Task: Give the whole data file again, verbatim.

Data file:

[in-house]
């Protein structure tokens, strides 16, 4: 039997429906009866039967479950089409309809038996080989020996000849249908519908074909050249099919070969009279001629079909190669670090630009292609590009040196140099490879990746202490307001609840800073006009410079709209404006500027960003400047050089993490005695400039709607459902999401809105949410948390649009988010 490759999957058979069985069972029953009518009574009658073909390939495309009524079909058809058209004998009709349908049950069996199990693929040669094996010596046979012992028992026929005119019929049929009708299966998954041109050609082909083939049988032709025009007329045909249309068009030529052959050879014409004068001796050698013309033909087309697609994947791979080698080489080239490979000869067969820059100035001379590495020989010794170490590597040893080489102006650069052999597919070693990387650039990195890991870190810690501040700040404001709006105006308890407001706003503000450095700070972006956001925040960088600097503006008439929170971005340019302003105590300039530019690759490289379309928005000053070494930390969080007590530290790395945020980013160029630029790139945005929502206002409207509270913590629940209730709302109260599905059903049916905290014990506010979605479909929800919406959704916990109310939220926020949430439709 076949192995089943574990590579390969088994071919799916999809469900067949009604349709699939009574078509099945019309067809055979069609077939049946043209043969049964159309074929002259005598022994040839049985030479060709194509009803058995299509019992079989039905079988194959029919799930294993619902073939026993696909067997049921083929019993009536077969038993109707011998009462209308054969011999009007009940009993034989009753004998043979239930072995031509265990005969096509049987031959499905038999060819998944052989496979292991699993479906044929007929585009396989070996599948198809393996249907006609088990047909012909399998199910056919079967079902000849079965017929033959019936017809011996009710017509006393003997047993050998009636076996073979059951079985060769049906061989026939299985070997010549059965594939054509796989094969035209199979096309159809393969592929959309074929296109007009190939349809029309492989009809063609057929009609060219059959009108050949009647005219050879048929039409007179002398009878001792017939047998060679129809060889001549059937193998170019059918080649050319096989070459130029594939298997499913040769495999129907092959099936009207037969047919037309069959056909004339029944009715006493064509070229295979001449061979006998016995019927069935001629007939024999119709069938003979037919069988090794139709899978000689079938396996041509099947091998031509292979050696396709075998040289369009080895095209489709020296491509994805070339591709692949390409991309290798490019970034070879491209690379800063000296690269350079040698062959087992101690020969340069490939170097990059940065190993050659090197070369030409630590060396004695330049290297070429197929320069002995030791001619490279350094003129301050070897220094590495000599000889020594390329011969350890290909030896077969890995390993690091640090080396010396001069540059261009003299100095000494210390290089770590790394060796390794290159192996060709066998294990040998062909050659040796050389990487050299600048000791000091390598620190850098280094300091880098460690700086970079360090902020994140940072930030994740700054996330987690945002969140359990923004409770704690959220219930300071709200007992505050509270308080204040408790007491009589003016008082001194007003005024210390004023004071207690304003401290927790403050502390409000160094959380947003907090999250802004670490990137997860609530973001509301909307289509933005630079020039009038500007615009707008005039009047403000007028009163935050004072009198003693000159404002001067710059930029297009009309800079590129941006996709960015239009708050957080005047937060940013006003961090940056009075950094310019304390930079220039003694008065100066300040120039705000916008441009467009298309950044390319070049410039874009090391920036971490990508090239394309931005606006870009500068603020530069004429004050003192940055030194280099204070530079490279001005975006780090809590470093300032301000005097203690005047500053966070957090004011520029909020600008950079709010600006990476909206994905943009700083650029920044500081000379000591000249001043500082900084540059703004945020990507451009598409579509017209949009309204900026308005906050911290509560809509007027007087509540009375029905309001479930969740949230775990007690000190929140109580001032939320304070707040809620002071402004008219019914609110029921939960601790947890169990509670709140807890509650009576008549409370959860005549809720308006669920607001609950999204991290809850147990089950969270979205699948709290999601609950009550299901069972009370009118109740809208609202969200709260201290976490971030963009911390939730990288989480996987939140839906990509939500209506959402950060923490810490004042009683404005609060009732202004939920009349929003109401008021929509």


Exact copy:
[in-house]
């Protein structure tokens, strides 16, 4: 039997429906009866039967479950089409309809038996080989020996000849249908519908074909050249099919070969009279001629079909190669670090630009292609590009040196140099490879990746202490307001609840800073006009410079709209404006500027960003400047050089993490005695400039709607459902999401809105949410948390649009988010 490759999957058979069985069972029953009518009574009658073909390939495309009524079909058809058209004998009709349908049950069996199990693929040669094996010596046979012992028992026929005119019929049929009708299966998954041109050609082909083939049988032709025009007329045909249309068009030529052959050879014409004068001796050698013309033909087309697609994947791979080698080489080239490979000869067969820059100035001379590495020989010794170490590597040893080489102006650069052999597919070693990387650039990195890991870190810690501040700040404001709006105006308890407001706003503000450095700070972006956001925040960088600097503006008439929170971005340019302003105590300039530019690759490289379309928005000053070494930390969080007590530290790395945020980013160029630029790139945005929502206002409207509270913590629940209730709302109260599905059903049916905290014990506010979605479909929800919406959704916990109310939220926020949430439709 076949192995089943574990590579390969088994071919799916999809469900067949009604349709699939009574078509099945019309067809055979069609077939049946043209043969049964159309074929002259005598022994040839049985030479060709194509009803058995299509019992079989039905079988194959029919799930294993619902073939026993696909067997049921083929019993009536077969038993109707011998009462209308054969011999009007009940009993034989009753004998043979239930072995031509265990005969096509049987031959499905038999060819998944052989496979292991699993479906044929007929585009396989070996599948198809393996249907006609088990047909012909399998199910056919079967079902000849079965017929033959019936017809011996009710017509006393003997047993050998009636076996073979059951079985060769049906061989026939299985070997010549059965594939054509796989094969035209199979096309159809393969592929959309074929296109007009190939349809029309492989009809063609057929009609060219059959009108050949009647005219050879048929039409007179002398009878001792017939047998060679129809060889001549059937193998170019059918080649050319096989070459130029594939298997499913040769495999129907092959099936009207037969047919037309069959056909004339029944009715006493064509070229295979001449061979006998016995019927069935001629007939024999119709069938003979037919069988090794139709899978000689079938396996041509099947091998031509292979050696396709075998040289369009080895095209489709020296491509994805070339591709692949390409991309290798490019970034070879491209690379800063000296690269350079040698062959087992101690020969340069490939170097990059940065190993050659090197070369030409630590060396004695330049290297070429197929320069002995030791001619490279350094003129301050070897220094590495000599000889020594390329011969350890290909030896077969890995390993690091640090080396010396001069540059261009003299100095000494210390290089770590790394060796390794290159192996060709066998294990040998062909050659040796050389990487050299600048000791000091390598620190850098280094300091880098460690700086970079360090902020994140940072930030994740700054996330987690945002969140359990923004409770704690959220219930300071709200007992505050509270308080204040408790007491009589003016008082001194007003005024210390004023004071207690304003401290927790403050502390409000160094959380947003907090999250802004670490990137997860609530973001509301909307289509933005630079020039009038500007615009707008005039009047403000007028009163935050004072009198003693000159404002001067710059930029297009009309800079590129941006996709960015239009708050957080005047937060940013006003961090940056009075950094310019304390930079220039003694008065100066300040120039705000916008441009467009298309950044390319070049410039874009090391920036971490990508090239394309931005606006870009500068603020530069004429004050003192940055030194280099204070530079490279001005975006780090809590470093300032301000005097203690005047500053966070957090004011520029909020600008950079709010600006990476909206994905943009700083650029920044500081000379000591000249001043500082900084540059703004945020990507451009598409579509017209949009309204900026308005906050911290509560809509007027007087509540009375029905309001479930969740949230775990007690000190929140109580001032939320304070707040809620002071402004008219019914609110029921939960601790947890169990509670709140807890509650009576008549409370959860005549809720308006669920607001609950999204991290809850147990089950969270979205699948709290999601609950009550299901069972009370009118109740809208609202969200709260201290976490971030963009911390939730990288989480996987939140839906990509939500209506959402950060923490810490004042009683404005609060009732202004939920009349929003109401008021929509």